Tom Eblen

Tom Eblen: Will the saga of CentrePointe have a fairy-tale ending?

These are some of the site models that Studio Gang was bringing to Lexington for a public meeting on Thursday, June 2, 2011, to show design alternatives for the CentrePointe block. The CentrePointe block is in the middle of the rectangle; the block can be removed and replaced with one of the other blocks on the table.
These are some of the site models that Studio Gang was bringing to Lexington for a public meeting on Thursday, June 2, 2011, to show design alternatives for the CentrePointe block. The CentrePointe block is in the middle of the rectangle; the block can be removed and replaced with one of the other blocks on the table.

Keep your fingers crossed. There seems to be a real possibility that the ugly duckling proposed for that vacant lot downtown could be replaced by a swan.

Developer Dudley Webb, unable to finance the 1980s-style tower he proposed to replace the block of old buildings he demolished, has taken a new approach. With help from Mayor Jim Gray, Webb has hired one of the world's best up-and-coming architects to rethink the design of his hotel-condo-office-retail project, CentrePointe.

Jeanne Gang of Studio Gang Architects in Chicago will present her initial site plan Thursday at the first of at least two public meetings. Stop by the Lexington History Museum at 4 p.m. to hear from her, Webb and Gray — and contribute your thoughts.

Gang said in a telephone interview Wednesday that her design is rough and flexible at this point because she wants input from more people who live in Lexington. She also wants help from Kentucky architects to give the block variety and local flavor.

I found Gang's concepts for the development encouraging. She wants it to be pedestrian-friendly, compatible with its surroundings, unique to Lexington and "a place that is interesting to be."

Gang envisions a cluster of buildings along Main Street — like there used to be — rather than a single edifice. The buildings would include a variety of locally designed, contemporary architecture that complements in scale and design the 19th- and 20th-century buildings across the street. "It will give it that authenticity and feel without it being forced," she said.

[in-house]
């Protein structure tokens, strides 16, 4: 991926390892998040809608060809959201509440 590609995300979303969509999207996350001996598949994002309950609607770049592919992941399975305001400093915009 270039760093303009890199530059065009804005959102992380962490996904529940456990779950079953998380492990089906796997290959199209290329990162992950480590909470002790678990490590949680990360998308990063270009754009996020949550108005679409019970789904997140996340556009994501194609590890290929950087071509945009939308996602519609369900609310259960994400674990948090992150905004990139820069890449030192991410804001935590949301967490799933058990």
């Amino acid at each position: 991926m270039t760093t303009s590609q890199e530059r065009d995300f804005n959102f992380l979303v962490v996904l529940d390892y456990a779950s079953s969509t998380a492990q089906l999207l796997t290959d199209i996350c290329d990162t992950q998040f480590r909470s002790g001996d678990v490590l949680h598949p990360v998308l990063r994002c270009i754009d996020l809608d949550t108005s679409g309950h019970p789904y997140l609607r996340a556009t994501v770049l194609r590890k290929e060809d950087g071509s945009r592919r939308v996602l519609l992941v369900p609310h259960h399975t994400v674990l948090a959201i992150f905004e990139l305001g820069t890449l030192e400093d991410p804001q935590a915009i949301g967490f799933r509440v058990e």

The new CentrePointe — it really needs a new name, by the way — would have two towers instead of one. The shorter tower would house offices and the taller one would have a hotel and condos. The size of the towers would depend on the tenants Webb secures, but Gang said she would use computer models to show where the shadows would fall to help place the towers so they don't hulk over Main Street or neighboring buildings.

Gang has designed amazing buildings all over the world, so why is she bothering to work in Lexington? Gang said she was familiar with the controversy surrounding CentrePointe from her visits to the University of Kentucky College of Design, and she sensed a opportunity to create something special.

She was impressed by Lexington's rural land preservation efforts and historic downtown architecture, she said, which together offered the possibility for creating vibrant urban space on the block. "It is truly a livable city," she said. "And this is truly the heart of Lexington."

Also, Gang said, she was impressed by the mayor's commitment to design excellence. "He gets it," she said. "That makes a huge difference in deciding where we want to work. So many places don't get it."

Gang's creativity and reputation might well be the key to Webb securing the financing and tenants he needs to transform CentrePointe from a failure to a success. And for the city, it could mean the difference between another generic concrete box and a landmark Lexingtonians will be proud to have at their city's heart.

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